So, with the implements of gathering of food and cooking of food discarded by the meditators, and the meals gathered on alms rounds, the highest form of ethical behavior is achieved. Am I even close to understanding this?


Yes, good point. This exposes one of the key differences between myth and rationality.

In rational logic, a fact cannot exist with its contradiction.

In mythic logic, a fact cannot exist without its contradiction.

Stories are driven by tension, by conflict, by the mutual coexistence of irreconcilable forces. In rational philosophy, we try to determine what exactly is the outcome when an irresistible force meets an immovable object. In myth, we’d say, “Wow, that’s so awesome!” Without these contradictions, there’s no emotional response, and the story does not exist; no-one would bother telling it.

The point of the story is not to solve this dilemma, but to get you to ask it.


Is there a connection between reciter and one of these variants on jhayati?
jhāyati pajjhāyati nijjhāyati apajjhāyati

26.“The Blessed One, brahmin, did not praise every type of meditation, nor did he condemn every type of meditation. What kind [14] of meditation did the Blessed One not praise? Here, brahmin, someone abides with his mind obsessed by sensual lust, a prey to sensual lust, and he does not understand as it actually is the escape from arisen sensual lust. While he harbours sensual lust within, **he meditates, premeditates, out-meditates, and mismeditates.**1035 “” He abides with his mind obsessed by ill will, a prey to ill will…with his mind obsessed by sloth and torpor, a prey to sloth and torpor…with his mind obsessed by restlessness and remorse, a prey to restlessness and remorse…with his mind obsessed by doubt, a prey to doubt, and he does not understand as it actually is the escape from arisen doubt. While he harbours doubt within, he meditates, premeditates, out-meditates, and mismeditates. The Blessed One did not praise that kind of meditation.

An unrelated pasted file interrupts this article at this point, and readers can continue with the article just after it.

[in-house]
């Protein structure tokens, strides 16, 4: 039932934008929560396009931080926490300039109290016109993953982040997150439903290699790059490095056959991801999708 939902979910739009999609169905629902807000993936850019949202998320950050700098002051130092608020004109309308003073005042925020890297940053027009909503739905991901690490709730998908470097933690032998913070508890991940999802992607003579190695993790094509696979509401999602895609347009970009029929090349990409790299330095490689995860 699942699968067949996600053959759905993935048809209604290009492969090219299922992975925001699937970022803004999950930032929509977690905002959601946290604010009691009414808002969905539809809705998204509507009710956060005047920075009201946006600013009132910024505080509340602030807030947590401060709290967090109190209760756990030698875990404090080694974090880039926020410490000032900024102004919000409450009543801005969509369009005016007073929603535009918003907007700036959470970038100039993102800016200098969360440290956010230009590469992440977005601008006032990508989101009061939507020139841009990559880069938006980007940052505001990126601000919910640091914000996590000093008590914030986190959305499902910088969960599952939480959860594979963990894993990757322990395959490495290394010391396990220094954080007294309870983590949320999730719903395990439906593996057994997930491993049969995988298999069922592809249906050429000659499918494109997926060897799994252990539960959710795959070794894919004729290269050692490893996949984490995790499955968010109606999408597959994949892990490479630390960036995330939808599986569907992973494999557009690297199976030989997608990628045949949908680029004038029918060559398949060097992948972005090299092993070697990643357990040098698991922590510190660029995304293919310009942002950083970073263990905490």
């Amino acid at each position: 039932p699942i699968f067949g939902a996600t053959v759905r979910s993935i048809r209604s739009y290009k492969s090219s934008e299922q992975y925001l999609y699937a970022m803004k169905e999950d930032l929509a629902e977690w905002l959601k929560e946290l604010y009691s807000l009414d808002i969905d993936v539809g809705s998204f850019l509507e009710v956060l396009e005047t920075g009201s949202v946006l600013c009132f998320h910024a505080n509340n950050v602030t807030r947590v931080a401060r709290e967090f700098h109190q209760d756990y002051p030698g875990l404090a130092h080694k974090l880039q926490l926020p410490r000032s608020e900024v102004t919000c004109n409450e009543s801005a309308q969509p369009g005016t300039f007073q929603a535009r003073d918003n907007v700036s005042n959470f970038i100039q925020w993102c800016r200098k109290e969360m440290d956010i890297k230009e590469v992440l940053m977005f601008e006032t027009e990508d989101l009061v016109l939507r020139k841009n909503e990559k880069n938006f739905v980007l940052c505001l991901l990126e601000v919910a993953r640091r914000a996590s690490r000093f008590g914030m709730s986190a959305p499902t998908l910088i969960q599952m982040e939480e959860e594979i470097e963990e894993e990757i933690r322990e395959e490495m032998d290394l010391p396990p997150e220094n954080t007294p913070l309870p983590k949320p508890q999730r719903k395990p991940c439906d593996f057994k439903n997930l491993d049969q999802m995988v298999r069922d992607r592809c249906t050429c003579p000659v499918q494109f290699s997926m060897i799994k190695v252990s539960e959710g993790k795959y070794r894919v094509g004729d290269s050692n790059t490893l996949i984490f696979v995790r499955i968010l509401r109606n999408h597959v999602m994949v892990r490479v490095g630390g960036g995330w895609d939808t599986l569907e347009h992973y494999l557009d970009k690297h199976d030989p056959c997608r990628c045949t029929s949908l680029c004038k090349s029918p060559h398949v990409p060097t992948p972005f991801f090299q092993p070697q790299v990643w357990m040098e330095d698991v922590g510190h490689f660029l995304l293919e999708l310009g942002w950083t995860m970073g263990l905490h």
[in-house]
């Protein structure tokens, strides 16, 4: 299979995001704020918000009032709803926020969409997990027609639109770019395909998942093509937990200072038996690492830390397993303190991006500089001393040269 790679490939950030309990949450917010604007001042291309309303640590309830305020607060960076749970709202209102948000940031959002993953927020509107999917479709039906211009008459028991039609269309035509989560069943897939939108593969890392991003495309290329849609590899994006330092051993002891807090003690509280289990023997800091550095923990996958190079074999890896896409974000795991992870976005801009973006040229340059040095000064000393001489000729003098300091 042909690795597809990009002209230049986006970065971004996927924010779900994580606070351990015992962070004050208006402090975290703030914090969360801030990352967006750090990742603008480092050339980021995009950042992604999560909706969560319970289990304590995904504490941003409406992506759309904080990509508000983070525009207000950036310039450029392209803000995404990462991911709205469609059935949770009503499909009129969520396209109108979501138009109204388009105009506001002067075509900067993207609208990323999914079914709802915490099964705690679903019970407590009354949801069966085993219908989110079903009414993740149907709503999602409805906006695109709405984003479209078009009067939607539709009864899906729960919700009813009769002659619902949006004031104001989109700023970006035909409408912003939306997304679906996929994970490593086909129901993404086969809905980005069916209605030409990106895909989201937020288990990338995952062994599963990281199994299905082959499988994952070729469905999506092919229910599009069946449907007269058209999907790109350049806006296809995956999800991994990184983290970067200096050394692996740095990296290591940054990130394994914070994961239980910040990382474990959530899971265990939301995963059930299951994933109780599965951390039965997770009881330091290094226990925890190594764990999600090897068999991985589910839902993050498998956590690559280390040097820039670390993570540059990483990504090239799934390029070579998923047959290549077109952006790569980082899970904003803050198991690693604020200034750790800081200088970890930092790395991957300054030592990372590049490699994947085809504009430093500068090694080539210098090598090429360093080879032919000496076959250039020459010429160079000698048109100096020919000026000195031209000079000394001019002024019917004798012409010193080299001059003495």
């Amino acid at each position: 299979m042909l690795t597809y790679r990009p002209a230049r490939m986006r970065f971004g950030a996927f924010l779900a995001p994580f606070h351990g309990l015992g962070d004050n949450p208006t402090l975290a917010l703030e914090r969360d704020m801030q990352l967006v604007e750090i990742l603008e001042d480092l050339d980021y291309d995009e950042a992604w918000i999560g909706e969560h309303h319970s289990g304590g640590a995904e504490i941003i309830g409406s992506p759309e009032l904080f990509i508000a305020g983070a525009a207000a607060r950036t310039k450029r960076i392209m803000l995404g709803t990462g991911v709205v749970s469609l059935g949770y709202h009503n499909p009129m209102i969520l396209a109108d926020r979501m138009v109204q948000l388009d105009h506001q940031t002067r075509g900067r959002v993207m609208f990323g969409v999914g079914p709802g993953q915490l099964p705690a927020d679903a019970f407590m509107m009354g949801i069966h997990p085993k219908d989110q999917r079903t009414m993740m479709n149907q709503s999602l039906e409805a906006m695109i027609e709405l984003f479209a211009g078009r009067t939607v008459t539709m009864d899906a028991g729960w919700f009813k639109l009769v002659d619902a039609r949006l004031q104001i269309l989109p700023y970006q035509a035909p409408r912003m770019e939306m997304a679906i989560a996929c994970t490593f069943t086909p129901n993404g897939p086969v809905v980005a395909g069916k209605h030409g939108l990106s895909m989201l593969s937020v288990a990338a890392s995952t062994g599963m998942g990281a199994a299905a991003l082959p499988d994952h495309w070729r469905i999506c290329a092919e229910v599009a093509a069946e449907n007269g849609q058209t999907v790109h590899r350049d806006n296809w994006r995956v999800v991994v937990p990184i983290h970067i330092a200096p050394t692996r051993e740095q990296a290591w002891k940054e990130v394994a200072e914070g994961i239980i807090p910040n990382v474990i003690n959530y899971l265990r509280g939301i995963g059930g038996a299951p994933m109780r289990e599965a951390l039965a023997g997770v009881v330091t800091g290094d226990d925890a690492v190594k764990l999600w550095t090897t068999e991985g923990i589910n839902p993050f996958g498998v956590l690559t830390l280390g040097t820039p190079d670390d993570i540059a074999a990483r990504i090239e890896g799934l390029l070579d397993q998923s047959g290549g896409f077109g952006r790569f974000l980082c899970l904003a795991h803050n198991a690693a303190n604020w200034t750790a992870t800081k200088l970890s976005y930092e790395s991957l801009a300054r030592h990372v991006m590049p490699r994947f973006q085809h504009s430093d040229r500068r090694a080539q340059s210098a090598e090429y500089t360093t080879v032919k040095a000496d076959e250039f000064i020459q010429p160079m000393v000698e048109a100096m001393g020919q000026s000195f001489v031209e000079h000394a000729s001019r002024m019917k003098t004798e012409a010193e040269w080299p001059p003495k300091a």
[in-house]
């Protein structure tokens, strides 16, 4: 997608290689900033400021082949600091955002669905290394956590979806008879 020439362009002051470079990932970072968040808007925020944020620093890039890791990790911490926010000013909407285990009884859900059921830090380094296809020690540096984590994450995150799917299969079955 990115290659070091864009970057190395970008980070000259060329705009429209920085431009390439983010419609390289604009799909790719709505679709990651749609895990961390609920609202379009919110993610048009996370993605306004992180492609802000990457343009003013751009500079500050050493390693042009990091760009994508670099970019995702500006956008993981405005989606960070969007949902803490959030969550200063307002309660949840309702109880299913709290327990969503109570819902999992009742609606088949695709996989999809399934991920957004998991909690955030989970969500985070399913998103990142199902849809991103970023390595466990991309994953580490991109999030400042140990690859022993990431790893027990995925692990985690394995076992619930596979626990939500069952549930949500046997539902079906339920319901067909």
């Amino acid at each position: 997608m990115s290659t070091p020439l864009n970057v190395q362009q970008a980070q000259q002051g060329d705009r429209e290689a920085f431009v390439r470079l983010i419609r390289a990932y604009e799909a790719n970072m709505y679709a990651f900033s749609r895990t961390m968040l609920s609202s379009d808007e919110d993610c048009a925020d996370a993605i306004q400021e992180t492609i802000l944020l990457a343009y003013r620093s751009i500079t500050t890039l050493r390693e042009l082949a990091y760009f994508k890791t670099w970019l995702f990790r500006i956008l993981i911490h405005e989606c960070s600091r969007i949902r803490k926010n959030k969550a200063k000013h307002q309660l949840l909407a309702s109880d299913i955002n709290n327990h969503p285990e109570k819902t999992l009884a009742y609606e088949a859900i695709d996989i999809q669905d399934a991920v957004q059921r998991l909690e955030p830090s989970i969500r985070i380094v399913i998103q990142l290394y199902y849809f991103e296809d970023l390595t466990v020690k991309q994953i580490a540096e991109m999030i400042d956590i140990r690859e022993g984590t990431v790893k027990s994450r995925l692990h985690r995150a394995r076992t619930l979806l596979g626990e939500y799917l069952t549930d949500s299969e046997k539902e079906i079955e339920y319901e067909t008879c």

1. “na ca kho, brāhmaṇa, so bhagavā sabbaṃ jhānaṃ vaṇṇesi, napi so bhagavā sabbaṃ jhānaṃ na vaṇṇesīti. kathaṃ rūpañca, brāhmaṇa, so bhagavā jhānaṃ na vaṇṇesi? idha, brāhmaṇa, ekacco kāmarāgapariyuṭṭhitena cetasā viharati kāmarāgaparetena, uppannassa ca kāmarāgassa nissaraṇaṃ yathābhūtaṃ nappajānāti; so kāmarāgaṃyeva antaraṃ karitvā jhāyati pajjhāyati nijjhāyati apajjhāyati. byāpādapariyuṭṭhitena cetasā viharati byāpādaparetena, uppannassa ca byāpādassa nissaraṇaṃ yathābhūtaṃ nappajānāti; so byāpādaṃyeva antaraṃ karitvā jhāyati pajjhāyati nijjhāyati apajjhāyati. thinamiddhapariyuṭṭhitena cetasā viharati thinamiddhaparetena, uppannassa ca thinamiddhassa nissaraṇaṃ yathābhūtaṃ nappajānāti; so thinamiddhaṃyeva antaraṃ karitvā jhāyati pajjhāyati nijjhāyati apajjhāyati. uddhaccakukkuccapariyuṭṭhitena cetasā viharati uddhaccakukkuccaparetena, uppannassa ca uddhaccakukkuccassa nissaraṇaṃ yathābhūtaṃ nappajānāti; so uddhaccakukkuccaṃyeva antaraṃ karitvā jhāyati pajjhāyati nijjhāyati apajjhāyati. vicikicchāpariyuṭṭhitena cetasā viharati vicikicchāparetena, uppannāya ca vicikicchāya nissaraṇaṃ yathābhūtaṃ nappajānāti; so vicikicchaṃyeva antaraṃ karitvā jhāyati pajjhāyati nijjhāyati apajjhāyati. evarūpaṃ kho, brāhmaṇa, so bhagavā jhānaṃ na vaṇṇesi.